- Debit cards work like checks, withdrawing funds automatically from the balance in your account, interest free.
- Credit card charges can be paid over time, with interest after a standard number of days.
- Both credit cards and debit cards come with fraud protection.
- Depending on the card, both credit and debit cards may offer rewards.
- While debit cards don’t have an annual fee, some credit cards do.
Both debit cards and credit cards have a few advantages over cash and checks. Carrying cards can be safer than carrying cash, and if your cards are lost or stolen, you have Zero-Liability Fraud Protection.1 You don’t have to cover what an unauthorized user withdraws from your account or charges to it.
Cards can also be more convenient than writing checks and are accepted at places where checks aren’t.
Depending on the type of card you have, you can get access to helpful online monitoring tools to track your spending, manage your budget, and generally keep a closer eye on your finances. You may even be eligible for rewards like cash back or travel points.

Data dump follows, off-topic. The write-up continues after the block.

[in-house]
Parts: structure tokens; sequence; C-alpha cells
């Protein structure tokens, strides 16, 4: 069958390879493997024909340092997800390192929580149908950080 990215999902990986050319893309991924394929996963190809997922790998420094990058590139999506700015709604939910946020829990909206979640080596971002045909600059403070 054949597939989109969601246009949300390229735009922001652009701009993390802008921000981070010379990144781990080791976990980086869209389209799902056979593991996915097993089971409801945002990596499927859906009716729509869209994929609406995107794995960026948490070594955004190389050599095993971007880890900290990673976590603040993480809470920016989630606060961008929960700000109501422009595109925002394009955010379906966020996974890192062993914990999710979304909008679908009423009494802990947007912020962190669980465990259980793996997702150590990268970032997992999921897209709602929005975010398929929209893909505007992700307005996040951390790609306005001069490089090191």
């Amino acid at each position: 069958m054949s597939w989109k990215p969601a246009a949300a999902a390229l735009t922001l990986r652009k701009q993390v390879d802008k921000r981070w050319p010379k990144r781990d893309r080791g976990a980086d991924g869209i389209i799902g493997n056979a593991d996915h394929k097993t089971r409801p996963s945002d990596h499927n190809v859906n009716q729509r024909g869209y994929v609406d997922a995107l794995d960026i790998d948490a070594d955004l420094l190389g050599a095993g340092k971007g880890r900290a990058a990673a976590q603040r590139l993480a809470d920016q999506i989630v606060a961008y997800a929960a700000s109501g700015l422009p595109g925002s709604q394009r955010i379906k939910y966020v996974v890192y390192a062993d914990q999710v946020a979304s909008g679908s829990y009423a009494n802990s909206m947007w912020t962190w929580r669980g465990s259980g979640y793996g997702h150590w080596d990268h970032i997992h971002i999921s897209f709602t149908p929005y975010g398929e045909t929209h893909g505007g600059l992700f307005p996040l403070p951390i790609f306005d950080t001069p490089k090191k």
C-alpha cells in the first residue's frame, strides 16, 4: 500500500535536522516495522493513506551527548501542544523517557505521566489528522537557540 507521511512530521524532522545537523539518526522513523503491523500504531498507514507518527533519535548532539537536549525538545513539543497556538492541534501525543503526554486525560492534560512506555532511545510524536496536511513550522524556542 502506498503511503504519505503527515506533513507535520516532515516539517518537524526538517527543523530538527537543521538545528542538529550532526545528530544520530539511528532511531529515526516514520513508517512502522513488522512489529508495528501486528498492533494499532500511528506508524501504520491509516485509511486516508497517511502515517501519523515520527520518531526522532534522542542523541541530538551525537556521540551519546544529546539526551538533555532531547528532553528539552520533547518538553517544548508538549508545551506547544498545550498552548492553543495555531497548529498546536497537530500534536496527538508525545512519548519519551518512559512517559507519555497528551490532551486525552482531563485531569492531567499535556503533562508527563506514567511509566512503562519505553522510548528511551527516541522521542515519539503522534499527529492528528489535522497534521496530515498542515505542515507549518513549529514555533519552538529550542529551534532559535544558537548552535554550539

Debit vs. Credit Transactions
The biggest difference between debit and credit cards is that debit cards withdraw funds automatically from the balance in your account interest free. They work like cash or writing a check.
With credit cards, charges can be paid over time, with interest applied after a grace period of a standard number of days, usually 20–30.2 Credit cards may also have an annual fee, while debit cards don’t.
Using a credit card responsibly can help you demonstrate creditworthiness and build up your credit score. If you overspend or get behind on payments, though, your credit score may suffer. Debit cards don’t come with this credit connection; they’re credit neutral.
1 Certain restrictions apply. For details, visit mastercard.com/zeroliability and usa.visa.com/pay-with-visa/visa-chip-technology-consumers/zero-liability-policy.html.
2 For purchases only, and the account must have a zero balance.